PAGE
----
I do not believe that the Americans of African and European ancestry successfully rebuilt their relationship right after the Civil war. Even though slavery was finally slowly getting abolished, there was still much discrimination against the African Americans. The Jim Crow laws and the black codes discriminated against black people. The Ku Klux Klan in particular discriminated against black people. Even though the United States government tried to put laws into the Constitution to protect black people, the African Americans were discriminated in every aspect of life from housing, working, educating, and even going to public restrooms!
African Americans were treated as second class citizens; lesser beings that had no rights. “Blacks could not vote, sue whites, testify against them, raise their voice to them or even look them in the eye or stay on the sidewalk if they passed.” (BL p.98) The era of Jim Crow was a dangerous time where even a glance was enough for an African American to be murdered. But there was only so much abuse that would be withstood. The winds of change were beginning to stir and African Americans and their supporters were beginning to demand their equality. The years leading up to the Civil Rights Act of 1964 were turbulent times filled with great strife brought by the ever-growing dissent.
After being freed from slavery, the blacks thought they had achieved their freedom, but soon realized that was only the beginning. During the Civil Rights Movement, racism began to play a large role in how the blacks were treated. They were segregated and discriminated against causing racial violence to stir up and add to the many other problems the blacks faced on a daily basis. It took several years before the blacks would take a stand and fight for their rights, but until then, they continued to face suppression. Around 1876, Jim Crow Laws came into effect and demonstrated a system of segregation which separated the blacks and whites, primarily in public facilit... ... middle of paper ... ...ivil Rights Movement, a large social movement, paved the way for changes in black freedom and how the blacks would be viewed.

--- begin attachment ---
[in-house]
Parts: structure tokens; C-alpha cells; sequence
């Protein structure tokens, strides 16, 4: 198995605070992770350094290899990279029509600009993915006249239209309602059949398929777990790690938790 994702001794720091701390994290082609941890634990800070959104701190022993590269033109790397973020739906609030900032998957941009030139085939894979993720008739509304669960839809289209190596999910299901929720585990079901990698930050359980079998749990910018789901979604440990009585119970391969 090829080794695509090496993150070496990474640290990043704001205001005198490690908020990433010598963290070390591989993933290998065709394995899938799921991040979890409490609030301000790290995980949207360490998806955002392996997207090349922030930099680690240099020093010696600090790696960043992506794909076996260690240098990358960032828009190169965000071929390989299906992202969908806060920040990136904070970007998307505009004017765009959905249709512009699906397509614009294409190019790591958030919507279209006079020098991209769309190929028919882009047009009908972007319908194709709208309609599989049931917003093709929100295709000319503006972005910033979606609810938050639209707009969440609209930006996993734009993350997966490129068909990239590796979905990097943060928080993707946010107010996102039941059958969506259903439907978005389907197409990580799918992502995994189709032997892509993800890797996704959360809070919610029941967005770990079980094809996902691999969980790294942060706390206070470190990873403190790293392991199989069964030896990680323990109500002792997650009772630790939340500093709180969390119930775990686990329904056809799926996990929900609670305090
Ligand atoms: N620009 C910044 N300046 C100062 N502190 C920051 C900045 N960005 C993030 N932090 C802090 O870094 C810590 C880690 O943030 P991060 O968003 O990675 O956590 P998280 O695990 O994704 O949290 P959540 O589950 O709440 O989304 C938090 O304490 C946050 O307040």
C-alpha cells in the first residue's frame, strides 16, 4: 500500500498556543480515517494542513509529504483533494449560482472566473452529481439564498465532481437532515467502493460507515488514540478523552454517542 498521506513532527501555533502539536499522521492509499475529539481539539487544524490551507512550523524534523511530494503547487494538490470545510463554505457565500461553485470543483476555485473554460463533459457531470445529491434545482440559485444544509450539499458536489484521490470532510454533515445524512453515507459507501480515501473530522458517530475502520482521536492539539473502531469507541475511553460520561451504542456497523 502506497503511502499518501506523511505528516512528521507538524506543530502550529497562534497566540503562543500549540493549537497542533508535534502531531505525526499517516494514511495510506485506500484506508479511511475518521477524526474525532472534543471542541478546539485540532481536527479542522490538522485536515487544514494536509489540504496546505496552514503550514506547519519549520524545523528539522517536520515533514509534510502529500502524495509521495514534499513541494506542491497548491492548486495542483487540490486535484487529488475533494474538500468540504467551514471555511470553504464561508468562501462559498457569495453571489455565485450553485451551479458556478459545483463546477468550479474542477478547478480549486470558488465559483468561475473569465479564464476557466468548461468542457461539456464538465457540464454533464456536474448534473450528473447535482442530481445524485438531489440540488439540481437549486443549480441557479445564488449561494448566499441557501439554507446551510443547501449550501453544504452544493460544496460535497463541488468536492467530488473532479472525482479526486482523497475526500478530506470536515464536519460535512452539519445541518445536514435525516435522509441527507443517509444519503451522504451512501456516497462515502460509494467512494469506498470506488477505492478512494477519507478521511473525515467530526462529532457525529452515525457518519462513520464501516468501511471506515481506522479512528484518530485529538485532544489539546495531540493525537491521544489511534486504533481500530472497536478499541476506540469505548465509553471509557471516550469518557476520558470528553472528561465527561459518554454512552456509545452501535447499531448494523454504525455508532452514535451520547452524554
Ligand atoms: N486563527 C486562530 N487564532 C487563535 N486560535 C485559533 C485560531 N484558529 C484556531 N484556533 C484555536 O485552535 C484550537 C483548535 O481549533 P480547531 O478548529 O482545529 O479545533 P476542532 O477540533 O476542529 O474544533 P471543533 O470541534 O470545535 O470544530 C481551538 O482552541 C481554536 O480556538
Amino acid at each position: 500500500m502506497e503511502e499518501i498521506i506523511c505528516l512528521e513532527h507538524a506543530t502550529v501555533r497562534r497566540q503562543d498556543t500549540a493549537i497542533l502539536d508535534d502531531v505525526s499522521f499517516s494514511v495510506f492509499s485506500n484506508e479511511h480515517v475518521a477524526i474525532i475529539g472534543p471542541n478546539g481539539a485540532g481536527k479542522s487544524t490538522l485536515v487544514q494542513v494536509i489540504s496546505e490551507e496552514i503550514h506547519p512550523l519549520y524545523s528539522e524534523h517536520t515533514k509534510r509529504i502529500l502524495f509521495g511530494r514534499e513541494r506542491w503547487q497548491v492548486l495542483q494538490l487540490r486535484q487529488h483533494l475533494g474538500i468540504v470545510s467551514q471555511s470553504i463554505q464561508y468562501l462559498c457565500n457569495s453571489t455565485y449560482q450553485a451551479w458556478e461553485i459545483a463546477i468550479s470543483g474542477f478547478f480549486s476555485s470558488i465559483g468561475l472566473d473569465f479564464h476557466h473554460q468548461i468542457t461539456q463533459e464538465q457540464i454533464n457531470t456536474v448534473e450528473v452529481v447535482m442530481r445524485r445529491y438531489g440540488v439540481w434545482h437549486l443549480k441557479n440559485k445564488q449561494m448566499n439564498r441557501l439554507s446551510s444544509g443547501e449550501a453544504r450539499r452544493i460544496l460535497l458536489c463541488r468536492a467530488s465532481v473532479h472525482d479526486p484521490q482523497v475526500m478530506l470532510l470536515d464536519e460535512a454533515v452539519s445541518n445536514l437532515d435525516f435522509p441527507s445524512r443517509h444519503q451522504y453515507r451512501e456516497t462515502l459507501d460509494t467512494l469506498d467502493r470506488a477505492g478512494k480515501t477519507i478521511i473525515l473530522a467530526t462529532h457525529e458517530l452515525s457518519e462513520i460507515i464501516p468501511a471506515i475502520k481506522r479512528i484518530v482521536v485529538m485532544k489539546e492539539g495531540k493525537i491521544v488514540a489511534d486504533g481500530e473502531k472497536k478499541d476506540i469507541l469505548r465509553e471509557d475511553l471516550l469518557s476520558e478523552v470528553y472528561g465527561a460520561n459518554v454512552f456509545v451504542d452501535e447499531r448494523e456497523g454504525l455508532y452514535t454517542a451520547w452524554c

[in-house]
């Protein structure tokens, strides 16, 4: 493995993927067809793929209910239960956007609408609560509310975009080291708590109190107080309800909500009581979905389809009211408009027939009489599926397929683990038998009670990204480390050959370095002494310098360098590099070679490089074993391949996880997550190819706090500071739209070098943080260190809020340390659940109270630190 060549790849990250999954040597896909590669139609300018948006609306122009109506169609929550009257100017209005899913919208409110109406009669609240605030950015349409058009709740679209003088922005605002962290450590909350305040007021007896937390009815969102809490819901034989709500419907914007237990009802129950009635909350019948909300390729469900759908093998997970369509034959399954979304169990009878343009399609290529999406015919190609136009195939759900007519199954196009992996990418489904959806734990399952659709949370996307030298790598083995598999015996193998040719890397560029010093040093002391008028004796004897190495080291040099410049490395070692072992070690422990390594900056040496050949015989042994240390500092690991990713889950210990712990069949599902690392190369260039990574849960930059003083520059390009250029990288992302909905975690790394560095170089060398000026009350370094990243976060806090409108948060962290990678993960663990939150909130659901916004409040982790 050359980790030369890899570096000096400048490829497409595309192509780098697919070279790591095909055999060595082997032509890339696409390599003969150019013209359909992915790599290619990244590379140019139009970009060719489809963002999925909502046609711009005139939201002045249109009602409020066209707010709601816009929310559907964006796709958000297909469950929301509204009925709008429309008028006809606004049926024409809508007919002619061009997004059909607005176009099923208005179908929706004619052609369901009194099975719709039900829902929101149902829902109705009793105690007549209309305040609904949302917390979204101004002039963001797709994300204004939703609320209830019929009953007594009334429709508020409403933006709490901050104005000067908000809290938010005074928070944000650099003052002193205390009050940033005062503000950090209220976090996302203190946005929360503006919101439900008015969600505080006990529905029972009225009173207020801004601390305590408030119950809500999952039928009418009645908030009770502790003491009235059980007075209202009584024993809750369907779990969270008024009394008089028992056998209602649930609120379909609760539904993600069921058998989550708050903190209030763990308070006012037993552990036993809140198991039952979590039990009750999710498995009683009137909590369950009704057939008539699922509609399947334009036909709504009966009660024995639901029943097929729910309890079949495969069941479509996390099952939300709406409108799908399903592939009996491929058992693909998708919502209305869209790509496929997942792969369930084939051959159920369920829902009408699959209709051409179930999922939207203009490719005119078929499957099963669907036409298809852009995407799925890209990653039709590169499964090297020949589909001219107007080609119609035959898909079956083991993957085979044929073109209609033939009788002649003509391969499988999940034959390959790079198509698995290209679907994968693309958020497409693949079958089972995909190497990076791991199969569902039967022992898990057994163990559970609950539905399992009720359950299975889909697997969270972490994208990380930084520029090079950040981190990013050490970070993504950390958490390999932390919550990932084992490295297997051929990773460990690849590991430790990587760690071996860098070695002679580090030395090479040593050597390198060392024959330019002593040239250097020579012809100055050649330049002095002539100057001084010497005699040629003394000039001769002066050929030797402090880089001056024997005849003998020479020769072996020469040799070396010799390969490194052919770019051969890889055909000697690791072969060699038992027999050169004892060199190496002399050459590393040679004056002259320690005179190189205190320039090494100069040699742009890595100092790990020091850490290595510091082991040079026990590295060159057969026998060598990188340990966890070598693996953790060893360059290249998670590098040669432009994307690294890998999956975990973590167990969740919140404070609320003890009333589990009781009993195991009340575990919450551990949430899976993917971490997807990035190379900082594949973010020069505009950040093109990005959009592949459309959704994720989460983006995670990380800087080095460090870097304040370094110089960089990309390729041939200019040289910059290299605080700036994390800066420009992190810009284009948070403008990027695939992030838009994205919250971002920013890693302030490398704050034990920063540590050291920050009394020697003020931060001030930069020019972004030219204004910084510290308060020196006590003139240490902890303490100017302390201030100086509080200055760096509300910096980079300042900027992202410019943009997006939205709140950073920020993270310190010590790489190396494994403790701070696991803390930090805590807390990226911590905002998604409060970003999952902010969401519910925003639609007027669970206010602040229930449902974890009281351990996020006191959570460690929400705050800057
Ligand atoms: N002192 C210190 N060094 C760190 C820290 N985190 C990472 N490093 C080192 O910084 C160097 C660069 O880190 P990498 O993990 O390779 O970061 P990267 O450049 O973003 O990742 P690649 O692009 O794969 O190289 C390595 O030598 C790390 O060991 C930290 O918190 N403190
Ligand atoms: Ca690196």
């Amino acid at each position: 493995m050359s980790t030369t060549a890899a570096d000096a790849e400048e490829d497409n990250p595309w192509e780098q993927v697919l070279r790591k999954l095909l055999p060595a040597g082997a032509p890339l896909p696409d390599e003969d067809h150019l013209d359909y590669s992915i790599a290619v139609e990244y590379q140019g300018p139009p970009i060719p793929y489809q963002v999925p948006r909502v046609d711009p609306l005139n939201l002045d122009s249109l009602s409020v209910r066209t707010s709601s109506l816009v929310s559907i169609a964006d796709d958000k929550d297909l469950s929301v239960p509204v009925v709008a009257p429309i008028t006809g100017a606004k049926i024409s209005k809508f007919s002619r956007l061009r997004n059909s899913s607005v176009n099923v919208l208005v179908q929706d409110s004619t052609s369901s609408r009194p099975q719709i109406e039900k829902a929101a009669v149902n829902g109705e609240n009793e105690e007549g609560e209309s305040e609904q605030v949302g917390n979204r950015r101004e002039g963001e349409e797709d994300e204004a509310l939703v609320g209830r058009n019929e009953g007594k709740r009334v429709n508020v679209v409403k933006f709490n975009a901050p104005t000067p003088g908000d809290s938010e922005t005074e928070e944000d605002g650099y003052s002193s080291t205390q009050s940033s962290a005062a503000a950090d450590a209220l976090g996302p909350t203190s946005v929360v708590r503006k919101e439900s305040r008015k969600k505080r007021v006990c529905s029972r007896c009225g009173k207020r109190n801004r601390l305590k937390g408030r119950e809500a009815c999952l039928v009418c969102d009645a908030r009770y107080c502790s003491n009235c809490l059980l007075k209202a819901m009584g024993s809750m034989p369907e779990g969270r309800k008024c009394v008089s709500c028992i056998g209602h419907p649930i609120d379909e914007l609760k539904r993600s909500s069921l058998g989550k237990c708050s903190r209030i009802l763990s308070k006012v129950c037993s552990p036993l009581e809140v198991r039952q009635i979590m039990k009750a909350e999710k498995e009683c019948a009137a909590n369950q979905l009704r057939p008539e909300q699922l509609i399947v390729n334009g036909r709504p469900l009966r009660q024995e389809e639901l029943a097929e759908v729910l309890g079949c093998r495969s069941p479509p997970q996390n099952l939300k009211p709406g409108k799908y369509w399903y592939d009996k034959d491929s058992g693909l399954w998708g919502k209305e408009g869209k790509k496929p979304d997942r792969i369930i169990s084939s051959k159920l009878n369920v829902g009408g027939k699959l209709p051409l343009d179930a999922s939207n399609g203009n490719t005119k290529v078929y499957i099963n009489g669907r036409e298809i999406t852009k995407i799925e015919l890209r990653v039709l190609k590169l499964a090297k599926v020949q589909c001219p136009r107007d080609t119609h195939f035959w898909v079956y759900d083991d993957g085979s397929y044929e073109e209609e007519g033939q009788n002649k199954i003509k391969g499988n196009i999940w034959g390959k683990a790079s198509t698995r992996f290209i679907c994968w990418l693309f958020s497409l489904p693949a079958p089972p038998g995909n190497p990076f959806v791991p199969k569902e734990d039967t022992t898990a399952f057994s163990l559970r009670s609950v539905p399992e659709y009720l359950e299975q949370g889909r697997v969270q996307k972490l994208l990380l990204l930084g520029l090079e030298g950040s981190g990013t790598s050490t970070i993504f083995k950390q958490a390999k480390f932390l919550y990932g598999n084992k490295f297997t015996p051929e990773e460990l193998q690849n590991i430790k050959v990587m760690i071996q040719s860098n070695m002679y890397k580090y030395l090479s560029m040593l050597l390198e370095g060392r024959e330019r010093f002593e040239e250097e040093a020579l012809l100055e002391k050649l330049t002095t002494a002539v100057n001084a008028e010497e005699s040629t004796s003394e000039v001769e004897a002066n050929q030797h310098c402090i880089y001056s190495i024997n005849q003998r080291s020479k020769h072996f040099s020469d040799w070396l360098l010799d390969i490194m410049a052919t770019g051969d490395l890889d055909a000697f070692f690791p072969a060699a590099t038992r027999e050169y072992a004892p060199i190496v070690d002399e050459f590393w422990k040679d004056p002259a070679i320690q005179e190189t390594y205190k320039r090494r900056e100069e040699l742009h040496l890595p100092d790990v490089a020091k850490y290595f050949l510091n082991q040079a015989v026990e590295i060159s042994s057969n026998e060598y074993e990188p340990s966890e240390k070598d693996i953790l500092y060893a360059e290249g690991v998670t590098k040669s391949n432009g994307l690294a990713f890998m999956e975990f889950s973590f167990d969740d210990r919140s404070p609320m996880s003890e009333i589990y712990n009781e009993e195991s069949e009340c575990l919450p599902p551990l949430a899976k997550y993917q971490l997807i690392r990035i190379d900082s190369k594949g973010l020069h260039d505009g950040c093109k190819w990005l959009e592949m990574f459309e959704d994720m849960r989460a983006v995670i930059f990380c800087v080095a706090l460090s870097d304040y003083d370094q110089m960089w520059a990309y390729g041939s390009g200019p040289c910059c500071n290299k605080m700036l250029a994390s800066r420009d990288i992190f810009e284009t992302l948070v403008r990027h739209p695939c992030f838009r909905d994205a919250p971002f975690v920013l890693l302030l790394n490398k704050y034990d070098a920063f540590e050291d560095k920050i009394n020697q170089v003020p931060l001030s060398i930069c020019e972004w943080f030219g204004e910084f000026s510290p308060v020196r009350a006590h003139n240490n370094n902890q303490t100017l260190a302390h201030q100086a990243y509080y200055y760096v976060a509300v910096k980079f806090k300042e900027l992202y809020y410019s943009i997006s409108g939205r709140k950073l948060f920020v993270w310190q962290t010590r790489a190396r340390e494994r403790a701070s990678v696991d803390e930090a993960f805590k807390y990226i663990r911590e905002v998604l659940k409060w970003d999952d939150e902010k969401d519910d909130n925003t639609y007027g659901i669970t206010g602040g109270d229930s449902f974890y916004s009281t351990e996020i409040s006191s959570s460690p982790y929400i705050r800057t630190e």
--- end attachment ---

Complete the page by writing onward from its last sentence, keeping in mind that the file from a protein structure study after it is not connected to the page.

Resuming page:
The South feared an African American revolt and so, even after slaves gained their freedom, they suffered disenfranchisement because privileged whites were afraid that if former slaves could vote they would use their new power to take advantages, such as better, segregated schools, away from the elite. The Demon in Darren Wilson’s Head comments on this form of fear from before the abolition of slavery, saying, “The purpose of these white racial privileges… was to form a wedge between the European and African indentured servant classes and exbondsmen so that a united class war against the ruling elite would not happen.” (Thandeka) This excerpt shows oppression-based fear on a wider scale, the fear of the oppressed lower classes. The elite was fearful that if unified, the lower classes would
Jim Crow Laws Jim Crow laws are laws which were meant to segregate whites from blacks and to prohibit blacks from obtaining the same social status as whites. Jim Crow laws were in effect for nearly a century, from around 1875 to approximately 1964. These laws were primarily used in South but were also loosely used in the North. These laws came from the post war South where racial stresses were still high. With the passing of these laws came violence and aggression for those, for and against these laws.